Around the time that Douglas Faneuil received the Waksals’ sale requests (four hours before he spoke to Martha Stewart), ImClone’s stock started trading down sharply on high volume (often a sign of trouble), and rumors began to fly that the company’s Erbitux application was going to be rejected or delayed. By the time Stewart called that afternoon, ImClone’s stock was down about $5 from its opening price, or nearly 10 percent, on about five times its usual trading volume (often a major sign of trouble). If Faneuil was even remotely competent (professionally speaking), he would have relayed this information to both Bacanovic and Stewart. If Bacanovic and Stewart were even remotely competent (cognitively speaking), they would have interpreted the information as a sign that the market might know something they didn’t (that ImClone’s FDA application was going to be rejected, for example). They might also have expected that such news might soon be released publicly. At 1:18 p.m., just before Stewart’s plane landed in Texas, Bacanovic sent Faneuil an e-mail:
Has news come out yet? Let me know. Thx, P
So, assuming that Douglas Faneuil had a practice of also relaying publicly available information to clients, by 1:40 p.m. on Dec. 27, in the middle of her call with him, Martha Stewart probably possessed the following public information:
- The market was awaiting an imminent announcement that would likely make or break ImClone’s stock for the foreseeable future.
- ImClone’s stock had suddenly lurched downward on extreme volume.
- Rumors were swirling that the FDA would reject or delay the Erbitux application.
At the same time, Stewart also possessed the following nonpublic information:
- Two months earlier, she tried to sell all of her ImClone stock for $70 per share.
- One week earlier, Bacanovic recommended that she sell the rest for about $63 per share.
- Now, with the stock trading down sharply, on high volume, amid rumors of a negative development, the price was near $58.
Depending on whom you believe, Stewart might also have possessed an additional piece of nonpublic information:
- She had previously agreed with Bacanovic that she would sell her ImClone stock if it broke $60 a share.
That afternoon, in other words, Martha Stewart probably had lots of information about ImClone’s stock, some public, some private—more than enough information, certainly, to decide to sell. Stewart also, probably, felt like an idiot: The stock was now down about $12 from where she tried to sell it, about $5 from where Bacanovic told her to sell it, and about $2 from where she (allegedly) agreed to sell it. Unlike the 1990s, the prior two years had probably reminded her (as they had millions of others) how painful it was not to take a profit when you had one. The facts, rumors, and ImClone stock action, moreover, suggested that more of Stewart’s profit was about to evaporate.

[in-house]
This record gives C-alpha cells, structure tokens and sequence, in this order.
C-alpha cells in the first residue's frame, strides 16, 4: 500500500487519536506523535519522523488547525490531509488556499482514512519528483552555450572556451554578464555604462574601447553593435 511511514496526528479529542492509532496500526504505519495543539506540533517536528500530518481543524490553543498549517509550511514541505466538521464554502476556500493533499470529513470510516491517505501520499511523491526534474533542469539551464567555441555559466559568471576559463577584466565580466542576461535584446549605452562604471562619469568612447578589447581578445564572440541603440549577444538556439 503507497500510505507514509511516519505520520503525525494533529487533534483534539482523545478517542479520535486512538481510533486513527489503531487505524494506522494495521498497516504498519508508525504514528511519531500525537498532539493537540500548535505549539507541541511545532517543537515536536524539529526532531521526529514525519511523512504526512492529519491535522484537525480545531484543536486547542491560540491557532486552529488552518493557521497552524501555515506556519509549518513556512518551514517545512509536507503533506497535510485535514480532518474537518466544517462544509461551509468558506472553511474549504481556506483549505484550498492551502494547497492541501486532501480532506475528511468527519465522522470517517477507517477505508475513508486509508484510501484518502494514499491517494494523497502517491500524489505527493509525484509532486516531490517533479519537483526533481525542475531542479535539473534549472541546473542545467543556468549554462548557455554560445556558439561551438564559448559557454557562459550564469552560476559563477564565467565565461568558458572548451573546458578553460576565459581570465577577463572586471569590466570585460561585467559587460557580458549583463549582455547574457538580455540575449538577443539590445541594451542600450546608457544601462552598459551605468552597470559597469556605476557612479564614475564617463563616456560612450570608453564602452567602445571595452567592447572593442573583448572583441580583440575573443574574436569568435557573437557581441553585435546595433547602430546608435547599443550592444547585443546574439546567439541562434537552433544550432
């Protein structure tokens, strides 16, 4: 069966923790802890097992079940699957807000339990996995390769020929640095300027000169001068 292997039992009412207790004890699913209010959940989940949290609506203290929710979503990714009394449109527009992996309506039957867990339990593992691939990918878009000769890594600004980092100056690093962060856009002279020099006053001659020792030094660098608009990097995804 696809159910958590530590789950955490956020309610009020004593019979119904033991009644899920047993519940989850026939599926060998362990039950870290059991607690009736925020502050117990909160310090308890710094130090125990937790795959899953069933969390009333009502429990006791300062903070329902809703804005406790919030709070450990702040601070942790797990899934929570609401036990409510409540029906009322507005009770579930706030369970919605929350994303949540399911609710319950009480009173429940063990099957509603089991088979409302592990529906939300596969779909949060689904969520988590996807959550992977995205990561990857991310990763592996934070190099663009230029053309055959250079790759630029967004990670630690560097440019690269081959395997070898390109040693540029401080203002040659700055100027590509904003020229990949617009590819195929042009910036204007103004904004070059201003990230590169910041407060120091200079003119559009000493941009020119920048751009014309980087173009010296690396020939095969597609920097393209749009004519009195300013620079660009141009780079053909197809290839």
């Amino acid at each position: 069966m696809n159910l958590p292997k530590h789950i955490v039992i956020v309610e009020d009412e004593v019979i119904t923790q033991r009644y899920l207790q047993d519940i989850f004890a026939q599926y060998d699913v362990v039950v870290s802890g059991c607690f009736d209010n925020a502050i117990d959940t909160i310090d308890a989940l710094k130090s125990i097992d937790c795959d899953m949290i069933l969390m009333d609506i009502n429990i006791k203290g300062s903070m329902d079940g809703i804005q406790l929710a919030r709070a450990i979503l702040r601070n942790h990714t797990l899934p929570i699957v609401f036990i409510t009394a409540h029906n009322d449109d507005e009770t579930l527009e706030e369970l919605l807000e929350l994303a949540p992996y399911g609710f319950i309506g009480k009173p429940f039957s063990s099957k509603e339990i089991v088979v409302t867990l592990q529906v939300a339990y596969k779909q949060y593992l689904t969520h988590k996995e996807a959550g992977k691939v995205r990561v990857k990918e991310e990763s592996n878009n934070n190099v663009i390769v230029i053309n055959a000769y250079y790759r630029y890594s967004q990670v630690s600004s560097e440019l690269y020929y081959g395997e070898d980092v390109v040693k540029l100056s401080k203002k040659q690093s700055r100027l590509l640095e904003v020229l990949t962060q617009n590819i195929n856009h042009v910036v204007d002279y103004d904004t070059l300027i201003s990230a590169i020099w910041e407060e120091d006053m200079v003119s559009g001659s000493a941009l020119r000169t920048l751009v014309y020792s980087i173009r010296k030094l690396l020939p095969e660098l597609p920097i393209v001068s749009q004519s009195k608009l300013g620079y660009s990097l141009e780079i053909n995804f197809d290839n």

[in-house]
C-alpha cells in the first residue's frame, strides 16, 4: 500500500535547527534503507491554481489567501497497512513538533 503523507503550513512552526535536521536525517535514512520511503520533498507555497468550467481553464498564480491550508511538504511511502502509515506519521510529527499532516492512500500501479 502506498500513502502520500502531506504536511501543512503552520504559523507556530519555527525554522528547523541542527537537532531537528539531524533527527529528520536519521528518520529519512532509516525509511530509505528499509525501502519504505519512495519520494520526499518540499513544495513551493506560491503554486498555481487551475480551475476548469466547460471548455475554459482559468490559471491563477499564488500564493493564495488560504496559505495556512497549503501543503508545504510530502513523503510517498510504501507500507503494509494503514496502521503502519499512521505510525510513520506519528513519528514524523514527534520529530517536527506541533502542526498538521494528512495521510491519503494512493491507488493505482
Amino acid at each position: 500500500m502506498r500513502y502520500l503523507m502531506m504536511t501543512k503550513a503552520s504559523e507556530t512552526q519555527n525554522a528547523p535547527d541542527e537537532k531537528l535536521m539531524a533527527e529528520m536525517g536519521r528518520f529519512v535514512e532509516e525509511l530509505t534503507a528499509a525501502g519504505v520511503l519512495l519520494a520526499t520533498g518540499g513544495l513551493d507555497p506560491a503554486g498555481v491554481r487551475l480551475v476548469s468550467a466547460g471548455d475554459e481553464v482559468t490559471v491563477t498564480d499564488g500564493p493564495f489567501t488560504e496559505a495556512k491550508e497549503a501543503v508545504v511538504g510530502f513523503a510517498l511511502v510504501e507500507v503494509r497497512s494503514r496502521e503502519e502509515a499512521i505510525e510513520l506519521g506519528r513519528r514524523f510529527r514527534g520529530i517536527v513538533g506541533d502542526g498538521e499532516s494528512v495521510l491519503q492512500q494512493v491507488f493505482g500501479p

To this “mosaic” of information, the 27-year-old broker’s assistant, Douglas Faneuil, allegedly added one more tidbit: Sam Waksal himself was trying to sell ImClone stock. Why did Faneuil add this information? Perhaps because, as he now says, Peter Bacanovic told him to. Perhaps because the famously demanding Stewart pried it out of him. (“Are those the only reasons you think I should sell?”) Perhaps because, as Bacanovic will probably testify, Faneuil decided to volunteer it on his own: He was a broker’s assistant, after all, and he was talking to Martha Stewart—Martha Stewart!—and he was presumably eager to demonstrate that, for her especially, he was willing to go the extra mile. Ironically, whatever the reason, if the Waksal information was, as the U.S. attorney contends, material nonpublic information, Faneuil’s sharing it did not help Martha Stewart at all. On the contrary, it screwed her. Why? Because, in insider trading cases, material nonpublic information does not have to be the cause of a trade; the trader merely has to be “in possession of” it. Legally, in other words, if the Waksal sell orders were material nonpublic information, Faneuil made it impossible for Martha Stewart to trade.
But wait. Maybe, in context, the information was not, in fact, “material.” Maybe it wasn’t even “nonpublic.” Were Douglas Faneuil and Martha Stewart sure that the market hadn’t already received similar information? Investors had already chopped off nearly 10 percent of the stock’s value in four hours—someone must have known something. Maybe the Waksals were selling stock through other brokerage firms (they were), in which case the news might have been all over the Street (it might have been). And what did Faneuil say, exactly? (It matters a lot.) Did he say, “Ms. Stewart, between you and me, our client Sam Waksal asked us to sell his stock this morning”—in which case, Faneuil would have breached his fiduciary duty to Waksal and violated Merrill policy? Or did he say, less directly, “I have it on good authority [wink, wink] that Sam Waksal and his family are selling”? Or did he say, even more circumspectly, “Rumor has it that insiders, including the Waksals, are bailing”? In the first instance, Faneuil would have been giving Stewart privileged information (which she probably would have known was privileged). In the second, her view of whether the information was public would depend on how she interpreted Faneuil. In the third, he might just have been passing on a market rumor.